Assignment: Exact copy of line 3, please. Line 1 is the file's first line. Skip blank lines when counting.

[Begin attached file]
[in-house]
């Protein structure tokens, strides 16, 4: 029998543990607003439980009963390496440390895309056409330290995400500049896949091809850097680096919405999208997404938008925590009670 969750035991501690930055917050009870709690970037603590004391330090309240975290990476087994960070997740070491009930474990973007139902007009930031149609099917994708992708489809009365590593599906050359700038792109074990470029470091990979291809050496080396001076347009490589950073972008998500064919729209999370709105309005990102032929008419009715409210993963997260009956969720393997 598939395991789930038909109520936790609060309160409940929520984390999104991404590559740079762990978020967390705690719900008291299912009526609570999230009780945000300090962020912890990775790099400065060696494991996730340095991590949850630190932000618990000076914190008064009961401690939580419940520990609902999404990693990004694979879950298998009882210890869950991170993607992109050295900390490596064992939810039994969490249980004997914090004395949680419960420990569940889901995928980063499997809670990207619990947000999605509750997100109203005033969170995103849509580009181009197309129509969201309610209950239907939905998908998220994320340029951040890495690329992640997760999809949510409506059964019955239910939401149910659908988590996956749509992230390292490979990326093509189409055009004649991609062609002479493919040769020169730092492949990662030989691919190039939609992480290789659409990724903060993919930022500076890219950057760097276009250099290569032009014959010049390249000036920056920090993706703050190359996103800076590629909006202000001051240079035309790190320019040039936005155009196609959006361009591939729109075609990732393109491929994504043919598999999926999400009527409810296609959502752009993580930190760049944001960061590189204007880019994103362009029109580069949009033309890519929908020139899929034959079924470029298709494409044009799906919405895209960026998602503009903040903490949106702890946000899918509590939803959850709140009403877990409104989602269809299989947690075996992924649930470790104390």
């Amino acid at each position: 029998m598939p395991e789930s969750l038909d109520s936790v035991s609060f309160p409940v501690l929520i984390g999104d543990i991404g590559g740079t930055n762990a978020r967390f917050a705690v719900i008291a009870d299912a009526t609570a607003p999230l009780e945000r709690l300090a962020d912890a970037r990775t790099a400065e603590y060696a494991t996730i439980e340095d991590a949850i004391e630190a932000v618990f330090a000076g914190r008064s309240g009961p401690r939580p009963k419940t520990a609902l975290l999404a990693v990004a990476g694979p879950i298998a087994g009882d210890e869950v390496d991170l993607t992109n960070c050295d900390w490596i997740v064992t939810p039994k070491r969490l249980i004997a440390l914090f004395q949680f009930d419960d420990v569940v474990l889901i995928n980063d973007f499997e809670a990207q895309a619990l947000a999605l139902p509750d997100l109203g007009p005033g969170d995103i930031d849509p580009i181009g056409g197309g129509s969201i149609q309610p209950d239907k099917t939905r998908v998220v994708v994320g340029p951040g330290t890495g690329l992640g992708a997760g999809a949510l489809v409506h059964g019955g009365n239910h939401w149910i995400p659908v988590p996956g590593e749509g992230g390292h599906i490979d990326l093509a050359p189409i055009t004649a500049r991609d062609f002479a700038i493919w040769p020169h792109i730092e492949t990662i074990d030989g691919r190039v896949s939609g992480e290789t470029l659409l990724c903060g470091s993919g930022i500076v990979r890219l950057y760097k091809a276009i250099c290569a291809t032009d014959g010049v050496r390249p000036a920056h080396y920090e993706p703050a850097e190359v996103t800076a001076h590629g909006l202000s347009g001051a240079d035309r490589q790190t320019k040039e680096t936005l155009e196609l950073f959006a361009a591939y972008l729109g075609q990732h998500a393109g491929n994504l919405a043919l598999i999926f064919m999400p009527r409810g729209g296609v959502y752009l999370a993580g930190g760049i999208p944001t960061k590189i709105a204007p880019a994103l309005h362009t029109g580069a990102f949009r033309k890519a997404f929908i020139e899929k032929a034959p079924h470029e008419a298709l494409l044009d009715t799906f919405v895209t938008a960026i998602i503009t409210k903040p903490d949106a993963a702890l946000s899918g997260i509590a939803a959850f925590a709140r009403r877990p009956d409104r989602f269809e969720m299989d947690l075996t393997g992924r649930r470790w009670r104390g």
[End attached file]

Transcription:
């Amino acid at each position: 029998m598939p395991e789930s969750l038909d109520s936790v035991s609060f309160p409940v501690l929520i984390g999104d543990i991404g590559g740079t930055n762990a978020r967390f917050a705690v719900i008291a009870d299912a009526t609570a607003p999230l009780e945000r709690l300090a962020d912890a970037r990775t790099a400065e603590y060696a494991t996730i439980e340095d991590a949850i004391e630190a932000v618990f330090a000076g914190r008064s309240g009961p401690r939580p009963k419940t520990a609902l975290l999404a990693v990004a990476g694979p879950i298998a087994g009882d210890e869950v390496d991170l993607t992109n960070c050295d900390w490596i997740v064992t939810p039994k070491r969490l249980i004997a440390l914090f004395q949680f009930d419960d420990v569940v474990l889901i995928n980063d973007f499997e809670a990207q895309a619990l947000a999605l139902p509750d997100l109203g007009p005033g969170d995103i930031d849509p580009i181009g056409g197309g129509s969201i149609q309610p209950d239907k099917t939905r998908v998220v994708v994320g340029p951040g330290t890495g690329l992640g992708a997760g999809a949510l489809v409506h059964g019955g009365n239910h939401w149910i995400p659908v988590p996956g590593e749509g992230g390292h599906i490979d990326l093509a050359p189409i055009t004649a500049r991609d062609f002479a700038i493919w040769p020169h792109i730092e492949t990662i074990d030989g691919r190039v896949s939609g992480e290789t470029l659409l990724c903060g470091s993919g930022i500076v990979r890219l950057y760097k091809a276009i250099c290569a291809t032009d014959g010049v050496r390249p000036a920056h080396y920090e993706p703050a850097e190359v996103t800076a001076h590629g909006l202000s347009g001051a240079d035309r490589q790190t320019k040039e680096t936005l155009e196609l950073f959006a361009a591939y972008l729109g075609q990732h998500a393109g491929n994504l919405a043919l598999i999926f064919m999400p009527r409810g729209g296609v959502y752009l999370a993580g930190g760049i999208p944001t960061k590189i709105a204007p880019a994103l309005h362009t029109g580069a990102f949009r033309k890519a997404f929908i020139e899929k032929a034959p079924h470029e008419a298709l494409l044009d009715t799906f919405v895209t938008a960026i998602i503009t409210k903040p903490d949106a993963a702890l946000s899918g997260i509590a939803a959850f925590a709140r009403r877990p009956d409104r989602f269809e969720m299989d947690l075996t393997g992924r649930r470790w009670r104390g």